Verizon’s 5G deployment has been a tale of two extremes: initially, the operator rolled out millimeter-wave 5G, which delivered record-breaking throughput speeds, but with an extremely limited coverage footprint and device compatibility. Since then, Verizon has deployed 5G on its low-band spectrum, using Dynamic Spectrum Sharing (DSS) to have 4G and 5G coexist on the same block of wireless spectrum.
Those two approaches could hardly be further apart: while millimeter-wave is extremely different to existing LTE deployments (both in deployment strategy and the experience for the end use), 4G and 5G deployed side-by-side using DSS are virtually indistinguishable. In order to see if the combination has made a noticeable difference to end-user experience, Tutela has measured the user experience of Verizon users with 5G-capable handsets in 10 urban areas with mature 5G deployments, and compared that experience to users with modern but 4G-only handsets in the same area. The results aim to answer the question of “If I upgrade to a 5G-capable device rather than a new 4G device, how different will my experience be?”
Looking at overall user experience, there’s nothing (currently) to separate 5G-capable handsets from 4G-capable devices. Excellent Consistent Quality is Tutela’s measure of how often a connection is able to support everyday use-cases, like 1080p video streaming, group HD video calls, or multiplayer online gaming. For both 5G and modern 4G-capable devices, Verizon users see over 85% of tests exceed the threshold, with no discernable difference between the two. Simply put, Verizon users upgrading from a modern 4G device to a 5G device aren’t going to see a difference for common use-cases, like group HD video calls or online multiplayer games.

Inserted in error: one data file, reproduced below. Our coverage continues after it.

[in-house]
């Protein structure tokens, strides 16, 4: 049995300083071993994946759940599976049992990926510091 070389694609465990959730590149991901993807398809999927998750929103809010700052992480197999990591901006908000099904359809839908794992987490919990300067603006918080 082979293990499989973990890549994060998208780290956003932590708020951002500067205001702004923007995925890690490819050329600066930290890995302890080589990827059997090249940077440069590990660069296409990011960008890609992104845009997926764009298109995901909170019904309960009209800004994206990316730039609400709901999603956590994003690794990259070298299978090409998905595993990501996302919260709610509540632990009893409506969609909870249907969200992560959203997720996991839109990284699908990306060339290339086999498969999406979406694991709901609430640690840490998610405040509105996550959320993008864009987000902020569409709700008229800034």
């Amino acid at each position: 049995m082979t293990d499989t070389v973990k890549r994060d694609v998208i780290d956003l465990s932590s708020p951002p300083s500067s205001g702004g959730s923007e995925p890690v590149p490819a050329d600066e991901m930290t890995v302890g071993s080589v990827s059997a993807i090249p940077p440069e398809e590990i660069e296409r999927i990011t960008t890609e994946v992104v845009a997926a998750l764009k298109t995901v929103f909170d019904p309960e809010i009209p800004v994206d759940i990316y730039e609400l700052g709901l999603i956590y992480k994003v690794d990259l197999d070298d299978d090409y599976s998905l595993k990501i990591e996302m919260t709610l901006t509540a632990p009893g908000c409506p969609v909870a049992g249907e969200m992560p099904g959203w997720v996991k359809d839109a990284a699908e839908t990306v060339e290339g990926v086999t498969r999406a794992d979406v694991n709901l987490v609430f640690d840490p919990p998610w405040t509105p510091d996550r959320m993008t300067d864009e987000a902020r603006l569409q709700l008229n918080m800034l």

Looking specifically at the connections where a device is connected to a 5G network compared to a 4G network, it’s clear that the overall user experience, as well as median download throughput, is extremely similar between the two technologies. Although there is a small improvement in Excellent Consistent Quality, a difference of just 2% is unlikely to be noticeable to a typical user. The median download throughput is also slightly slower when connected to 5G compared to 4G.
As with other operators, the greatest benefit from 5G is seen when looking at congestion and peak-hour performance. When connected to 5G, far fewer download tests fall below 1.5 Mbps — something that typically happens when a network is congested. This is particularly apparent when looking at the hour-of-day performance: for 4G, there is a 5x increase in sub-1.5 Mbps tests from 4AM to 4PM. Although there is an increase in sub-1.5 Mbps 5G tests, it’s not nearly of the same magnitude.
Compared to other US operators, Verizon is more limited in terms of spectrum per subscriber, which goes some way to explaining peak-hour performance of its 4G network. Although its nationwide DSS network doesn’t add any additional spectrum, the millimeter-wave network does add significant capacity in the places it is needed the most — busy urban areas. More importantly, Verizon’s recently-acquired C-Band spectrum will begin rolling out as soon as this year, at which point the 5G network will be adding crucial spectrum capacity to the network.
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